flexible working rightsThe CIPD has welcomed a new consultation from the UK Government on making flexible working requests a day one right. The CIPD launched its #FlexFrom1st campaign in February, calling for all employees to have the immediate right to request flexible working. Under the proposed legislation, companies would be obliged to explain their reasons if it is then refused. The plan would also oblige employers to respond to such requests more quickly, and is being billed as a major reshaping of the way people work in a post-pandemic world, making flexible work the default. More →

Is the time right for office furniture as a service?

Is the time right for office furniture as a service?

office furniture financingThe focus on creating a more sustainable workplace is increasing. Many designers, specifiers, manufacturers, suppliers and, of course, users are pledging their allegiance to the cause. Some are driven by a genuine recognition of the climate crisis whilst others are appreciating that commercially, it’s an essential direction.  ‘Zero to landfill’ has been given ‘green bragging rights’ for some time. In reality, due to the significantly lower cost of incineration versus recycling, most material isn’t reclaimed, it is burnt. Whilst ‘energy from waste’ might alleviate some guilt, it is still contributing to pollution. More →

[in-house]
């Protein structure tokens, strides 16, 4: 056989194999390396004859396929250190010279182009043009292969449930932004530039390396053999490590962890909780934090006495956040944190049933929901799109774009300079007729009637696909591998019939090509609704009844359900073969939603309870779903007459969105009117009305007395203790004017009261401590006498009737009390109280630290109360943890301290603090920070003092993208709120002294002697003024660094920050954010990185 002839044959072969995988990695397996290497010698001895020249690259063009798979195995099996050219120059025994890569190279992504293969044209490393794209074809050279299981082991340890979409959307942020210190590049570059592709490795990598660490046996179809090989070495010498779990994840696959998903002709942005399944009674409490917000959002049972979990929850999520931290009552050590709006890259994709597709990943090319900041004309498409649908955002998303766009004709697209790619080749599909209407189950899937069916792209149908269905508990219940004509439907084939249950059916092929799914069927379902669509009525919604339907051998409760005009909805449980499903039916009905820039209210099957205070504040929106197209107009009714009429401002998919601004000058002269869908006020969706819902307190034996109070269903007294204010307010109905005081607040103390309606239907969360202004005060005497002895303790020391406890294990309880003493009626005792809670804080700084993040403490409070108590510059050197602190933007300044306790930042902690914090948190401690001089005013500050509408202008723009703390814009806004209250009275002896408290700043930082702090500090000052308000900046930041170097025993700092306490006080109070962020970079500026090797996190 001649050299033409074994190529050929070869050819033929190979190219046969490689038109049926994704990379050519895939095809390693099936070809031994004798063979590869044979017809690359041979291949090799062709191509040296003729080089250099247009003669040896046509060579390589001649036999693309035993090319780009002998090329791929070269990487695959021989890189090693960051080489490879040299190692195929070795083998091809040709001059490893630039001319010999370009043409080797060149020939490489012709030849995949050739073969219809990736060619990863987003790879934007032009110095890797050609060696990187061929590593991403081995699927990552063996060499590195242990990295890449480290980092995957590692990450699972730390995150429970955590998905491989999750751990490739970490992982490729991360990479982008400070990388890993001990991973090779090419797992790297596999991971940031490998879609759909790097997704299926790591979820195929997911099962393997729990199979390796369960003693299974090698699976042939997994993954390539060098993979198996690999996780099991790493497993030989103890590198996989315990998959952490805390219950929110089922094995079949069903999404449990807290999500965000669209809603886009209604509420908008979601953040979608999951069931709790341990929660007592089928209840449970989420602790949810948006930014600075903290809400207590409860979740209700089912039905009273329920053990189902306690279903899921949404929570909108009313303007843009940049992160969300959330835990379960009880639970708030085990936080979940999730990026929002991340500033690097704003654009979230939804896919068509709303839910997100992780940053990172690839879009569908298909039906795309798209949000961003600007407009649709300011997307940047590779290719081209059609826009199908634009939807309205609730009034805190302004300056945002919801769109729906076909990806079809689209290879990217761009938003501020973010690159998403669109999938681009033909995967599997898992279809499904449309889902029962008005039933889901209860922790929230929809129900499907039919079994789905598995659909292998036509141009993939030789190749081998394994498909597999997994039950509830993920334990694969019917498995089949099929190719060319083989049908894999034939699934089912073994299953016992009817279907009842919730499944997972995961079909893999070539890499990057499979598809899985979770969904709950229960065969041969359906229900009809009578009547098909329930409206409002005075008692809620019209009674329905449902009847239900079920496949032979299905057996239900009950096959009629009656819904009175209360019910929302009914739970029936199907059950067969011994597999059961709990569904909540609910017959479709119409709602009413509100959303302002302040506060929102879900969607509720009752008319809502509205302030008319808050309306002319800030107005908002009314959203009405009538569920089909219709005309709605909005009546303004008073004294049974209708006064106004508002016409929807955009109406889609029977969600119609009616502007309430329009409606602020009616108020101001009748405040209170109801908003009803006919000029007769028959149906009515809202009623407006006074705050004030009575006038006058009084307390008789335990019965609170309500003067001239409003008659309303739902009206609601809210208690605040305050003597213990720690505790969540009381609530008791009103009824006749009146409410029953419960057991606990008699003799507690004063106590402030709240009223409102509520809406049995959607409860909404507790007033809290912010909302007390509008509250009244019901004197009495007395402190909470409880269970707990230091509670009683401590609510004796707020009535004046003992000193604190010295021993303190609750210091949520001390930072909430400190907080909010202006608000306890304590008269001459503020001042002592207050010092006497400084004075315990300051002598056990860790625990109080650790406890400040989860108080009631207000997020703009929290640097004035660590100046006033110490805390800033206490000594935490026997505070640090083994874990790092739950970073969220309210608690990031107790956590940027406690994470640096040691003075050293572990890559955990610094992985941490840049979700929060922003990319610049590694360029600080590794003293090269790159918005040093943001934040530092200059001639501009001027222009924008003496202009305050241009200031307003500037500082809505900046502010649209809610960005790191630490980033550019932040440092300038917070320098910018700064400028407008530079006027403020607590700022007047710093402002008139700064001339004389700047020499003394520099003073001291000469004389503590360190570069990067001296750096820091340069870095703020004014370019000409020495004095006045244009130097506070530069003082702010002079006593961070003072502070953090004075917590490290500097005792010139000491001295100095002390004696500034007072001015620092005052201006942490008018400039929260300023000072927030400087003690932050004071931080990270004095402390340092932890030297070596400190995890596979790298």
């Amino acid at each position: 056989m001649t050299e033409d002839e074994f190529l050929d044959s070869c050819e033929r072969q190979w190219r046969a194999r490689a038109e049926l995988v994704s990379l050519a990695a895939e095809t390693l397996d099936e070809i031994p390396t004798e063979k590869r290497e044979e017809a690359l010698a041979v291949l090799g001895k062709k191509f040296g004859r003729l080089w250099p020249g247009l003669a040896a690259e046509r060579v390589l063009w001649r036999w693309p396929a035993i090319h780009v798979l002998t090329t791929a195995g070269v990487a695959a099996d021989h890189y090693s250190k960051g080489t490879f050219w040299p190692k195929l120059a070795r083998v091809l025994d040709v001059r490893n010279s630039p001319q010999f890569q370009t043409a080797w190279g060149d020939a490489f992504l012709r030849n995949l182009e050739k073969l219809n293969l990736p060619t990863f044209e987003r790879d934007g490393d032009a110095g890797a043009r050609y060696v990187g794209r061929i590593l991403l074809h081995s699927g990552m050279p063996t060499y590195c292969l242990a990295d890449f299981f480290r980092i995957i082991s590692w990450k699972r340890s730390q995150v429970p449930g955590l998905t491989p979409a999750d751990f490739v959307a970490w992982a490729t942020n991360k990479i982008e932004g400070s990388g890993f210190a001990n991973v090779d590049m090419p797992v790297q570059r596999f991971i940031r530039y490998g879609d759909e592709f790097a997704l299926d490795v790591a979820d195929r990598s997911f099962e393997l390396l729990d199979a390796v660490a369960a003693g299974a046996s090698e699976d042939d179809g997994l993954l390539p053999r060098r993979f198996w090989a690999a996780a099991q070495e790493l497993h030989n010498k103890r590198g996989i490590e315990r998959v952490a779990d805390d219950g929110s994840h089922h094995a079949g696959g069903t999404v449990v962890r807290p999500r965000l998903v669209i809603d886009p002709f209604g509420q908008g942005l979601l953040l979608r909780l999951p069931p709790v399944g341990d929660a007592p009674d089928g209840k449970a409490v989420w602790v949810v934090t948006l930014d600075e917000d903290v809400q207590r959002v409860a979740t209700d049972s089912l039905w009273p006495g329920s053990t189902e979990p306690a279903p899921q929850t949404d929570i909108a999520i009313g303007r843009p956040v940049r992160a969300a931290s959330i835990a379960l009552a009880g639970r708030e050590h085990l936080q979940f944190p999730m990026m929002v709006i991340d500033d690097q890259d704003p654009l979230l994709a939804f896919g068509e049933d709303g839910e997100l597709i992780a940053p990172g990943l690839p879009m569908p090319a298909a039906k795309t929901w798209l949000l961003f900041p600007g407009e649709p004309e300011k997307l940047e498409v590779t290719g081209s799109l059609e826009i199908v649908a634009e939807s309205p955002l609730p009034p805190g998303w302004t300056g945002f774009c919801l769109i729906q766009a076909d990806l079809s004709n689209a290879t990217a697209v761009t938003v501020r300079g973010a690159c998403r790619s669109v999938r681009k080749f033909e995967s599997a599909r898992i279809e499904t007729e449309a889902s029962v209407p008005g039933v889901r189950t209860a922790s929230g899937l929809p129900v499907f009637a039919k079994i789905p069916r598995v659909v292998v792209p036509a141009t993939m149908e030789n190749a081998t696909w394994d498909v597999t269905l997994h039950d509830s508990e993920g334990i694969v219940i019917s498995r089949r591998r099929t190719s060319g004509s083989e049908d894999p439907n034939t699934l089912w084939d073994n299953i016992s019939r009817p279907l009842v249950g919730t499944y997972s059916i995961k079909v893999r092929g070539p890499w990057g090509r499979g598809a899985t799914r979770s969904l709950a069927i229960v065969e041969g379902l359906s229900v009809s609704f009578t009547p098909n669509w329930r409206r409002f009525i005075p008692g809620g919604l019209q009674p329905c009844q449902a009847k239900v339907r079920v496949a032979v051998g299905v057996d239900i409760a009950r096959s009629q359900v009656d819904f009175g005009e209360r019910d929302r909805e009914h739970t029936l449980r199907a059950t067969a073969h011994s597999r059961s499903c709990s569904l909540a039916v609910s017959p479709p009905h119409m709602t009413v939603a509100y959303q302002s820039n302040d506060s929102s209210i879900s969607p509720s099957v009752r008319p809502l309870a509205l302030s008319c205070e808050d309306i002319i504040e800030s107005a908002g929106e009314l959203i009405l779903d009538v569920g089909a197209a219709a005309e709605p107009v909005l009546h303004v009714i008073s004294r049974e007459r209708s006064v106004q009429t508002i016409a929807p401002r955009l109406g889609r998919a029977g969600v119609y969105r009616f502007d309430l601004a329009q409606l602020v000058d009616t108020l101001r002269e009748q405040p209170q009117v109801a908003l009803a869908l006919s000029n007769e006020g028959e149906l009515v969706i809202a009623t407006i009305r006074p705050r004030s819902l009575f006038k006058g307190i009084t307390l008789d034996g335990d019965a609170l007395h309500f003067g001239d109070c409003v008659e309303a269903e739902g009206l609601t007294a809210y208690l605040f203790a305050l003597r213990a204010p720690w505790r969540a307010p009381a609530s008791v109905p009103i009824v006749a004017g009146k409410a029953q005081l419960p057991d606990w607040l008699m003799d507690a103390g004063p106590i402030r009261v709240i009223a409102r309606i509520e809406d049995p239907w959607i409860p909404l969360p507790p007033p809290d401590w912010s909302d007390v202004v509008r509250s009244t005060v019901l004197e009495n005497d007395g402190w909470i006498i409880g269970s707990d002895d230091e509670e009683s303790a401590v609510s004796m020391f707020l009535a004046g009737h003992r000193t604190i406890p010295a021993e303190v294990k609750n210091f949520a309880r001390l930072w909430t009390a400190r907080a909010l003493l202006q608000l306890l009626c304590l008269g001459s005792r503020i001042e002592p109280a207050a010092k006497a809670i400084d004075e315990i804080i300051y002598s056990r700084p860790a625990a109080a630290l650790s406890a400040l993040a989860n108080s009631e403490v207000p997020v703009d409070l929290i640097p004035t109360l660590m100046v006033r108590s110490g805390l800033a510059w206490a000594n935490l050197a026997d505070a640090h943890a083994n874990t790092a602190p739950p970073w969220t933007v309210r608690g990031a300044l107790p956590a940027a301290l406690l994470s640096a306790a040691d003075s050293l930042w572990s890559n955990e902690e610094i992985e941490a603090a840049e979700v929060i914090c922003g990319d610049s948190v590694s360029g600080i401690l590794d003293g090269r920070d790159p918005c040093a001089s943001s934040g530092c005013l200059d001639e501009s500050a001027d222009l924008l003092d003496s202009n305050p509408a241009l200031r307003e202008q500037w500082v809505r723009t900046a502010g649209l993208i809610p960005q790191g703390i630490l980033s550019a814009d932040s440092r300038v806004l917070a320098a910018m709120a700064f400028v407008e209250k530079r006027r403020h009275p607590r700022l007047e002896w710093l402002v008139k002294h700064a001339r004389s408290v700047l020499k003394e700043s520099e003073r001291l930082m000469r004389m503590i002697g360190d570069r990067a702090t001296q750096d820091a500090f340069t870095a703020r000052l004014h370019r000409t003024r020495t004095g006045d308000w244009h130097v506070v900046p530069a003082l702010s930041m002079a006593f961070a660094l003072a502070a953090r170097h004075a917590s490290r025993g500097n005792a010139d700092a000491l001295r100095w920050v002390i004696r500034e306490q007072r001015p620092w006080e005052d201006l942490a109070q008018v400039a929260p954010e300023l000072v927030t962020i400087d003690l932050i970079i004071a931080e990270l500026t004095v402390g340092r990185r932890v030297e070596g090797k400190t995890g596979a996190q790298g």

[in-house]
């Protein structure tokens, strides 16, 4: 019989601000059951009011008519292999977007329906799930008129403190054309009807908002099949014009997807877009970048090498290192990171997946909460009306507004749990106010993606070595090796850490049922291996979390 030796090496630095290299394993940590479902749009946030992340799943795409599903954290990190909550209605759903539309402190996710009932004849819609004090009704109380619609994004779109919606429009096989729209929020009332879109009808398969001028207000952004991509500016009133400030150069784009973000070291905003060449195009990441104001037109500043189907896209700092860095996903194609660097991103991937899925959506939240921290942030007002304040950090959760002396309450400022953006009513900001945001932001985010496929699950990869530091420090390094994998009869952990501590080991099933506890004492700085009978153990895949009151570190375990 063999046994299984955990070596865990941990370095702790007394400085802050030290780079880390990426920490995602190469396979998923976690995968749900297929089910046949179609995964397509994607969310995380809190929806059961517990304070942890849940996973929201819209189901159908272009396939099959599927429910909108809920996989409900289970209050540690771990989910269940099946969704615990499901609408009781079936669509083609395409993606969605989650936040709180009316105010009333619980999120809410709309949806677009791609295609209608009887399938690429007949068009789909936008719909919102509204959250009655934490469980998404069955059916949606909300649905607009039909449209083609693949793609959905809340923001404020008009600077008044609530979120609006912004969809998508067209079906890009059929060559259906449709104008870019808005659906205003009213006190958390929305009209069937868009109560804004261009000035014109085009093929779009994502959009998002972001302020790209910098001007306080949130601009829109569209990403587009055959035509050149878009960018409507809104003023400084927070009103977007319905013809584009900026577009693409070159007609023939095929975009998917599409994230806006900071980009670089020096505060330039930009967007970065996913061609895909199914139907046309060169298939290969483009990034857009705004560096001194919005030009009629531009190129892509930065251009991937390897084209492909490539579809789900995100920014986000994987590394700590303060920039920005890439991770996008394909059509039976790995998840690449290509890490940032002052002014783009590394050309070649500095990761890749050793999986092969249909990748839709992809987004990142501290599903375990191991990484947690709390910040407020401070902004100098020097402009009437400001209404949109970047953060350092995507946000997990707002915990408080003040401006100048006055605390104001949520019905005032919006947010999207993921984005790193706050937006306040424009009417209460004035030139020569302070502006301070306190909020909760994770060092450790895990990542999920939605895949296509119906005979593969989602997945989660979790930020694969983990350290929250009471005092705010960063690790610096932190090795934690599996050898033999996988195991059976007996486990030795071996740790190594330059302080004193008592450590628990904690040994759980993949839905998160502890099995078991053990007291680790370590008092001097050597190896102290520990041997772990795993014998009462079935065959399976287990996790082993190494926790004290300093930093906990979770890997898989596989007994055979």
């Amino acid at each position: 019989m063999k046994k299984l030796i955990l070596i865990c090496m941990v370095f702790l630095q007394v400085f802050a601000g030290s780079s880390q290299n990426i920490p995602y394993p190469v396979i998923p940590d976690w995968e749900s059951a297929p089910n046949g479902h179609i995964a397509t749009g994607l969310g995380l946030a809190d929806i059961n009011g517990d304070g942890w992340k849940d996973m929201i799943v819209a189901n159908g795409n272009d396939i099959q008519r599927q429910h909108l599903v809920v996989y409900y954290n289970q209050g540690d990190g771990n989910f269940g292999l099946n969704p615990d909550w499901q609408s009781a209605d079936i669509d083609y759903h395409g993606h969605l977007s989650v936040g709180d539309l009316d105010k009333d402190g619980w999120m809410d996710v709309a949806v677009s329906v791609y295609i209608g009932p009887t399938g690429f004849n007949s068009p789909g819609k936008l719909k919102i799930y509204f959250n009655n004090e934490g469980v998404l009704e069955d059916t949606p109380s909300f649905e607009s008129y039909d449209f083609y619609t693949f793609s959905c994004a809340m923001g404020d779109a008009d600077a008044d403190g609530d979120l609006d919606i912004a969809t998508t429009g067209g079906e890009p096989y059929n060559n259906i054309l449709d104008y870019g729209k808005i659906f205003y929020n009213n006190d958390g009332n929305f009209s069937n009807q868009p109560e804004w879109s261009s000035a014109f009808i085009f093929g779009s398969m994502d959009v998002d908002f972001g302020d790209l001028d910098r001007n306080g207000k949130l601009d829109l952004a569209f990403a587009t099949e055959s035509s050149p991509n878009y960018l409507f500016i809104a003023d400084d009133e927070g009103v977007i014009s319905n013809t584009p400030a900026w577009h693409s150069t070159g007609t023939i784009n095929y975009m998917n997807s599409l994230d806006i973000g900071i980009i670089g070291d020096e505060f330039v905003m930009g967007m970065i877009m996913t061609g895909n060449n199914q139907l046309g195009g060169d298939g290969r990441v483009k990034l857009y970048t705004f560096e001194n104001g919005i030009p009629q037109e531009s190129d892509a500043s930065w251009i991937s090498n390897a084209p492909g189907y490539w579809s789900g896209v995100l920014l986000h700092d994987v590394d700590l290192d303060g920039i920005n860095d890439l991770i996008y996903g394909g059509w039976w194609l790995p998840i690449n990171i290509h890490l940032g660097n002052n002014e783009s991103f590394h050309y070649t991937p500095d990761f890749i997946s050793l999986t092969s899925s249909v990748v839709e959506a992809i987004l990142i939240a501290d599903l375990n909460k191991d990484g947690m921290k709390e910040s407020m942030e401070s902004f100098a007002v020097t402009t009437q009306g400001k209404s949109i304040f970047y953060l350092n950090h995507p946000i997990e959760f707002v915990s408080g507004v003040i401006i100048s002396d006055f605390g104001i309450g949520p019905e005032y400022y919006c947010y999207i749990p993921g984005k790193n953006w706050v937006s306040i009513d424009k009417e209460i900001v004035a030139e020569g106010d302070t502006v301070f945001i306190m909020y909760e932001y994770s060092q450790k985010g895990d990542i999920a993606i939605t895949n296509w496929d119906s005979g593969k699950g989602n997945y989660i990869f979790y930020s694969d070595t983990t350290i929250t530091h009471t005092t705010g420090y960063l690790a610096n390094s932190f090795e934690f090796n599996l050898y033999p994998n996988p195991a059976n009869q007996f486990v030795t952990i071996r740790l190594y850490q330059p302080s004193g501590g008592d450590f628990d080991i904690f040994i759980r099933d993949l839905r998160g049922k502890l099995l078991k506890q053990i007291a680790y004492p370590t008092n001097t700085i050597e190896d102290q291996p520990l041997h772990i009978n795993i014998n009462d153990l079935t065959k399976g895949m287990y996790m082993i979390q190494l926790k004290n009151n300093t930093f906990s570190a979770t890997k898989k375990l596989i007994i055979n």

Third of fathers unaware of their flexible working rights

Third of fathers unaware of their flexible working rights

flexible working and fathersA new study in the British Sociological Association’s journal Work, Employment and Society has found that 10 percent of mothers and 30 percent of fathers do not know that they have the right to ask their employer to consider changes to how they work as part of flexible working regulations introduced as much as 17 years ago. More →

One in three flexible working requests turned down